I have found that children are sometimes easier to deal with than adults (for me, at least). I would guess it's because their emotions and reactions are genuine. You don't have to constantly wonder if someone is telling the truth or just saying what they think you want to hear. Of course, it helps that since I'm not their parent, I can just give them back and walk away. This is why I'm an aunt and not a mother.

    I would also suggest getting involved with a theater group.

    1. I find children to be more tiring than adults. They need a lot of behavior policing, because they have no sense of boundaries yet, and I spend a LOT of my energy trying to behavior-police MYSELF. I'm a terrible disciplinarian, and I'm too tired to want to get better at it. I'm doing good if I can go through my day without behaving inappropriately, making OTHERS behave appropriately is monumental.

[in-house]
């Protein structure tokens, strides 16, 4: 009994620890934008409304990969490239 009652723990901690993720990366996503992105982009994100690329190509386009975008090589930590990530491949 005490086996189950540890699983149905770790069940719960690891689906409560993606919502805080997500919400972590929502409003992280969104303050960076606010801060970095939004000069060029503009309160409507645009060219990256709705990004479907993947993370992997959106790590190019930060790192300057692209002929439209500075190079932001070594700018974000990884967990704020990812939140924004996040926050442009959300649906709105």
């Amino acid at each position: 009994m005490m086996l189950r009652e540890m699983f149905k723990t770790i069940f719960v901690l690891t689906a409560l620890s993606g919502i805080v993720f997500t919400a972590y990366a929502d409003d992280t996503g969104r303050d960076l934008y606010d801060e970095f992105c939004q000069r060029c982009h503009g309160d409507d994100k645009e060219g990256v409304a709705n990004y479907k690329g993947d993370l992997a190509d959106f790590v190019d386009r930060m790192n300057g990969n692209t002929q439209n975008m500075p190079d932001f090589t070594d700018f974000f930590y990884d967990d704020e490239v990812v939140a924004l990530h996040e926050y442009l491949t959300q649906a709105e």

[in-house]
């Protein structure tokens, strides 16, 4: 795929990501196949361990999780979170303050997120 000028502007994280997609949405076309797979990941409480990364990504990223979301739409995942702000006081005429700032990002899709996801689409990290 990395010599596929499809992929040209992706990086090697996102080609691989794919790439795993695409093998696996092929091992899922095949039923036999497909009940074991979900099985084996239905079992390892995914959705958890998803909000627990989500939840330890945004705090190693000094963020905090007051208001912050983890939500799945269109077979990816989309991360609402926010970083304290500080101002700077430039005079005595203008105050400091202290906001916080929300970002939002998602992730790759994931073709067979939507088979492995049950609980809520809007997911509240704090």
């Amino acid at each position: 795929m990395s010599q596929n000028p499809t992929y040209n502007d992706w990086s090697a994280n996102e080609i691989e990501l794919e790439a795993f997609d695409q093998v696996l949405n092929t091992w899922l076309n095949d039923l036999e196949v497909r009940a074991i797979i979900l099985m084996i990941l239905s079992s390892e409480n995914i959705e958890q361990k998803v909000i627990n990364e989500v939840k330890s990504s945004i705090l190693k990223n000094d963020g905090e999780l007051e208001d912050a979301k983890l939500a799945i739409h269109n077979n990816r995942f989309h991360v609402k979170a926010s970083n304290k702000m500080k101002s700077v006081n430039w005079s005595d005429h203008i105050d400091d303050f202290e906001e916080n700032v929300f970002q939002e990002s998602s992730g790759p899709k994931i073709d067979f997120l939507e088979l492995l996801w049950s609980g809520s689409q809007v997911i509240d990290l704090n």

3. You're so creative, Tante F. It would be such a shame to let that part of you wither and fade. A theatre group sounds like it might be just the thing!

    I wish my 17-year old self had chosen an art major rather than an education major/art minor because it was more practical. I might have actually finished the damn degree instead of dropping out when I realized I couldn't possibly stand in front of a group of high school students and teach without hyperventilating. :P

    1. I feel as though my high school guidance counselor failed me. I am staggered (STAGGERED) that nobody tried to talk me out of it. I couldn't find my ass with both hands and a map at 17, what on earth made anyone think I knew what I should be doing?